Master Metadata/Policy Management

Courtesy of Dana Gardner’s blog, I found out that IONA has announced a registry/repository product, Artix Registry/Repository.

I’m curious if this is indicative of a broader trend. First, you had acquisitions of the two most prominent players in the registry/repository space: Systinet by Mercury who was then acquired by HP, and Infravio by webMethods. For the record, Flashline was also acquired by BEA. You’ve had announcements of registry/repository solutions as part of a broader suite by IBM (WebSphere Registry/Repository), SOA Software (Registry), and now IONA. There’s also Fujitsu’s/Software AG CentraSite and LogicLibrary Logidex that are still primarily independent players. What I’m wondering is whether or not the registry/repository marketplace simply can’t make it as an independent purchase, but will always be a mandatory add-on to any SOA infrastructure stack.

All SOA infrastructure products have some form of internal repository. Whether we’re talking about a WSM system, an XML/Web Services gateway, or an ESB, they all maintain some internal configuration that governs what they do. You could even lump application servers and BPM engines into that mix if you so desire. Given the absence of domain specific policy languages for service metadata, this isn’t surprising. So, given that every piece of infrastructure has its own internal store, how do you pick one to be the “metadata master” of your policy information? Would someone buy a standalone product solely for that purpose? Or are they going to pick a product that works with the majority of their infrastructure, and then focus on integration with the rest. For the smaller vendors, it will mean that they have to add interoperability/federation capabilities with the platform players, because that’s what customers will demand. The risk for the consumer, however, is that this won’t happen. This means that the consumer will be the one to bear the brunt of the integration costs.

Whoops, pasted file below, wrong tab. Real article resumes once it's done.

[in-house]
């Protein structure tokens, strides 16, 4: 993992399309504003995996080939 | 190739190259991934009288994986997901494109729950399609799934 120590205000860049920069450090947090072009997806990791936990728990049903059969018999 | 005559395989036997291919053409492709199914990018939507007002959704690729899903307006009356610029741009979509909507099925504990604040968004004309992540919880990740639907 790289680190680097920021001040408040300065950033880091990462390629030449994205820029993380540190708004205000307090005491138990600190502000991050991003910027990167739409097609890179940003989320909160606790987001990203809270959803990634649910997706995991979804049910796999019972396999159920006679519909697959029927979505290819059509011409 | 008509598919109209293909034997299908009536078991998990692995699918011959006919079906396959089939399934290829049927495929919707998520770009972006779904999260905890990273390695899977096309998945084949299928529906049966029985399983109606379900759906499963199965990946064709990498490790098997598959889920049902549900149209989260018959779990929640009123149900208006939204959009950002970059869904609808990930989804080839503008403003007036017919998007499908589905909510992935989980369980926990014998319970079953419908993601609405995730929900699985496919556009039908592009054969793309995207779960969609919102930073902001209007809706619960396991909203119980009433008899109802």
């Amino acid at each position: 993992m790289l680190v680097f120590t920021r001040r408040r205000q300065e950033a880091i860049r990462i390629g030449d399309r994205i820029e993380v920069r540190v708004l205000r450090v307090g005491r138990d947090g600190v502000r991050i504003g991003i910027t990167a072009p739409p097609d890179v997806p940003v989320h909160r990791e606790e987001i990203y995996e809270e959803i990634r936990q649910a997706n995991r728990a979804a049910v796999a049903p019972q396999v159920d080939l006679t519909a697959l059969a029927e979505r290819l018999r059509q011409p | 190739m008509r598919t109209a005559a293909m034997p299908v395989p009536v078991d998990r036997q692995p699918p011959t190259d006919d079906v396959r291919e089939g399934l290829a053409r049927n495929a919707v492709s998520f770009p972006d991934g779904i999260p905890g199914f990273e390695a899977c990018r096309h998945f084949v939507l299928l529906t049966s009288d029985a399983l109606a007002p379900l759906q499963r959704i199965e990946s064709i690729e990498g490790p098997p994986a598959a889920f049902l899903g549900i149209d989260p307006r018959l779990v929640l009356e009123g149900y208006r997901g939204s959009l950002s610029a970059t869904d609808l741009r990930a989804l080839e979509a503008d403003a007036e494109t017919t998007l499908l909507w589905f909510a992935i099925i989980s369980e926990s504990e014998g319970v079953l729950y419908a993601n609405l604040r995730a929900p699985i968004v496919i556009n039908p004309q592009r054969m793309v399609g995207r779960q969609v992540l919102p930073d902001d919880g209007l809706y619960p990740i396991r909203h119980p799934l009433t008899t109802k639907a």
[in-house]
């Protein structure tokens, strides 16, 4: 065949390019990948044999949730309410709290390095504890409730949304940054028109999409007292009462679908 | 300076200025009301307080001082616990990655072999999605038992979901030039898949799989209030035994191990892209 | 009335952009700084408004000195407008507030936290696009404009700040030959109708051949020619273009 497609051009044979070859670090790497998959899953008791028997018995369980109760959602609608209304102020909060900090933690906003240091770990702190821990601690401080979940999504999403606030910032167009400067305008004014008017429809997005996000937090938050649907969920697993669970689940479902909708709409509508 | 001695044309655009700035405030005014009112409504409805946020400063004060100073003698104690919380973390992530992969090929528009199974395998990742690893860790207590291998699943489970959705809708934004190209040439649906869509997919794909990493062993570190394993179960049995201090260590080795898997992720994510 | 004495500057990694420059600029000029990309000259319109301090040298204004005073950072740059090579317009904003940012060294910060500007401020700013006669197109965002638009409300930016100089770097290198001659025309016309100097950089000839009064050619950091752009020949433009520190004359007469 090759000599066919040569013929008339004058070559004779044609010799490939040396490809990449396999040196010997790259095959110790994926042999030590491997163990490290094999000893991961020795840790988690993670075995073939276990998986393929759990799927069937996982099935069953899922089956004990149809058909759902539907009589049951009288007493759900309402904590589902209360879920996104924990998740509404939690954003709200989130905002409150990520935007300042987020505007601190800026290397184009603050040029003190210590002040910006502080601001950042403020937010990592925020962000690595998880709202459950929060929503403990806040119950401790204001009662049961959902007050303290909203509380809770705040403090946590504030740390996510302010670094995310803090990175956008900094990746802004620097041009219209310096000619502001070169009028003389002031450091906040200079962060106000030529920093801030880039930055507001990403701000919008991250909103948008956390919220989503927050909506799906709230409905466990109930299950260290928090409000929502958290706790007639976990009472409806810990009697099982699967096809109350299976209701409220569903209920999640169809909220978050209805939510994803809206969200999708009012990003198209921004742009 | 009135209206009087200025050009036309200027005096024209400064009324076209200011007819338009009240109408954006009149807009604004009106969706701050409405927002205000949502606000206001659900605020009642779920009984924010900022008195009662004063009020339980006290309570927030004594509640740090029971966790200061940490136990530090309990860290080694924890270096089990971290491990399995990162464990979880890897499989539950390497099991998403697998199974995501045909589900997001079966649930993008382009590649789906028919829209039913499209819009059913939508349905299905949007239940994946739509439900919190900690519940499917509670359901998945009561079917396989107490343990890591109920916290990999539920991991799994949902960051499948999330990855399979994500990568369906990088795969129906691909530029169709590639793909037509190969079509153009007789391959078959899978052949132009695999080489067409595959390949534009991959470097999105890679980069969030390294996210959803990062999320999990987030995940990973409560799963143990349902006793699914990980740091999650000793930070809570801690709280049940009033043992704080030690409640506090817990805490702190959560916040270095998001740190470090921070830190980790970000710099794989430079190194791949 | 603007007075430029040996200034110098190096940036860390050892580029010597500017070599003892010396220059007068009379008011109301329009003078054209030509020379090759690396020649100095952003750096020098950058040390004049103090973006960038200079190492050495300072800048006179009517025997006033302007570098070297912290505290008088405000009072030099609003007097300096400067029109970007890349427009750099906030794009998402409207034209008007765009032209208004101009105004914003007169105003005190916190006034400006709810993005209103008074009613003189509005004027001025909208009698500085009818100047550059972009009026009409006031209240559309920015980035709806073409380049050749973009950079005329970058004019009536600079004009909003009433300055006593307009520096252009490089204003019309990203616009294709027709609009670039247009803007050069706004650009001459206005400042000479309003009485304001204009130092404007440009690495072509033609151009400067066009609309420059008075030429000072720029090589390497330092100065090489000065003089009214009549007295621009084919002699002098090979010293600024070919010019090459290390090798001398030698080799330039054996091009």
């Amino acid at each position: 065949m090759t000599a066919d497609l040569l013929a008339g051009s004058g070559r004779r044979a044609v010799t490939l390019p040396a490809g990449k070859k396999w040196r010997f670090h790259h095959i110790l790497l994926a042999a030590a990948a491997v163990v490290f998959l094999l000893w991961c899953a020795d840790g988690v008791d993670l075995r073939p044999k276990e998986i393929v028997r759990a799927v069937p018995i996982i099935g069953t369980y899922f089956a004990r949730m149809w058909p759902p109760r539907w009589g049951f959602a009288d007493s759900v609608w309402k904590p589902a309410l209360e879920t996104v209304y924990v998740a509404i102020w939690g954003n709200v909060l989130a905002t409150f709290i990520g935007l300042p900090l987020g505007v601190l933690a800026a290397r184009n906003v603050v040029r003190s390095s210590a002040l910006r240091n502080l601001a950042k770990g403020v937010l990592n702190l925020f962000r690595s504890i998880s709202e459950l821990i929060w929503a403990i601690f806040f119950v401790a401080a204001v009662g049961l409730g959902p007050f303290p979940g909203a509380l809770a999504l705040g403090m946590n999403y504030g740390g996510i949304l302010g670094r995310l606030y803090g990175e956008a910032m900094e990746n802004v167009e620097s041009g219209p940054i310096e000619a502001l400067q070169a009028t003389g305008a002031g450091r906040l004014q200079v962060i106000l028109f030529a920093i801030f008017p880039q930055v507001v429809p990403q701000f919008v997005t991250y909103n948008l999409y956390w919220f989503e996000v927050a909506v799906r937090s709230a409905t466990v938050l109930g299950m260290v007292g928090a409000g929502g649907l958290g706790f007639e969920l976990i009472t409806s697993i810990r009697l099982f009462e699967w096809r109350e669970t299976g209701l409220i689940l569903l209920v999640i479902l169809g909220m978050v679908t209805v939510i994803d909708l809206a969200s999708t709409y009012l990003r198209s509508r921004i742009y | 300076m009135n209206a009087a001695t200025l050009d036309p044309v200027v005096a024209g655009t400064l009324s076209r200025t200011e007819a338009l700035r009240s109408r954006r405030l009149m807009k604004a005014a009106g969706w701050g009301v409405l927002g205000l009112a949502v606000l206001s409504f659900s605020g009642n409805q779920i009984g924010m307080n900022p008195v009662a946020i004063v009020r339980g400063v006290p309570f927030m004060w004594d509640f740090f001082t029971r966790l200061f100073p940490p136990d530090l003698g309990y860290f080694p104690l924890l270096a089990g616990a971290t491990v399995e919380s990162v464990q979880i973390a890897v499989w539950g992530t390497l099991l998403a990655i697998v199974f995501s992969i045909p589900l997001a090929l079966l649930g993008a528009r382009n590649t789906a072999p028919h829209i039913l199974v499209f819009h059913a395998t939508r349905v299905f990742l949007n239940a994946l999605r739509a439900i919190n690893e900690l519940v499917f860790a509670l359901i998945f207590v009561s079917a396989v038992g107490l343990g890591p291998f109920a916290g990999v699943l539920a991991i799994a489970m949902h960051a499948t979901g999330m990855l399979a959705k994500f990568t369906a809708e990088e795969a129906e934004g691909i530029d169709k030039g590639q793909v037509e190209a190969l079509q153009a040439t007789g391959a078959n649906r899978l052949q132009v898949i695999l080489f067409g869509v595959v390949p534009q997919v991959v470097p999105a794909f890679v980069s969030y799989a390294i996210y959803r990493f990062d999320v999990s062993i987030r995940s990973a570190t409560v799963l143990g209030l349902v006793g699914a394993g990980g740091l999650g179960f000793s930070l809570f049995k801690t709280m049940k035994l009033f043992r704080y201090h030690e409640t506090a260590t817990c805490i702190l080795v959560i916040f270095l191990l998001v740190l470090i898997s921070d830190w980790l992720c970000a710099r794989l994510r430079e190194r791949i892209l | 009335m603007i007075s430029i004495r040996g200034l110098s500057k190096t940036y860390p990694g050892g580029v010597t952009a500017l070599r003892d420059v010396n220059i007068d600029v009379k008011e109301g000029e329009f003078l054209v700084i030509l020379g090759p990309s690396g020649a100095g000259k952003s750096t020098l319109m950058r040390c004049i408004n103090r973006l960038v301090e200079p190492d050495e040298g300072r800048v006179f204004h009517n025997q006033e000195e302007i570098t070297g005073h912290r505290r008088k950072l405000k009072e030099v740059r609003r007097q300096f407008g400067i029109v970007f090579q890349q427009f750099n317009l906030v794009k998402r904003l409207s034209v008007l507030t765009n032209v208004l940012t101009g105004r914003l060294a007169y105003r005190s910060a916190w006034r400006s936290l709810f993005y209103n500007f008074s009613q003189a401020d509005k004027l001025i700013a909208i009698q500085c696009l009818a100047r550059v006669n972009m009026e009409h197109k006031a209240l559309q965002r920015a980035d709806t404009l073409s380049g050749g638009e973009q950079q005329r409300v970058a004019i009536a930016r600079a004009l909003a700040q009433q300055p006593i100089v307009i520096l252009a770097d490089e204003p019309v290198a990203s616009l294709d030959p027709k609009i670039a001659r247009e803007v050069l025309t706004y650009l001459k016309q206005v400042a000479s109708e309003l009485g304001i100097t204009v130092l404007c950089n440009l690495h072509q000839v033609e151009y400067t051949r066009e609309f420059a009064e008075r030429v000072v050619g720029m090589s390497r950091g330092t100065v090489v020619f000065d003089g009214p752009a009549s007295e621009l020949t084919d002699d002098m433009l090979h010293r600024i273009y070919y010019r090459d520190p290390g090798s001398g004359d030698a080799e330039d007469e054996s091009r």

I worry that the SOA policy/metadata management space will become no better than the Identity Management space. How many vendor products still maintain proprietary identity stores rather than allowing identity to be managed externally through the use of ActiveDirectory/LDAP and some Identity Management and Provisioning solution? This results in expensive synchronization and replication problems that keep the IT staff from being focused on things that make a difference to the business. Federation and interoperability across these registry/repository platforms must be more than a checkbox on someone’s marketing sheet, it must be demonstrable, supported, and demanded by customers as part of their product selection process. The last thing we need is a scenario where Master Data Management technologies are required to manage the policies and metadata of services. Let’s get it right from the beginning.

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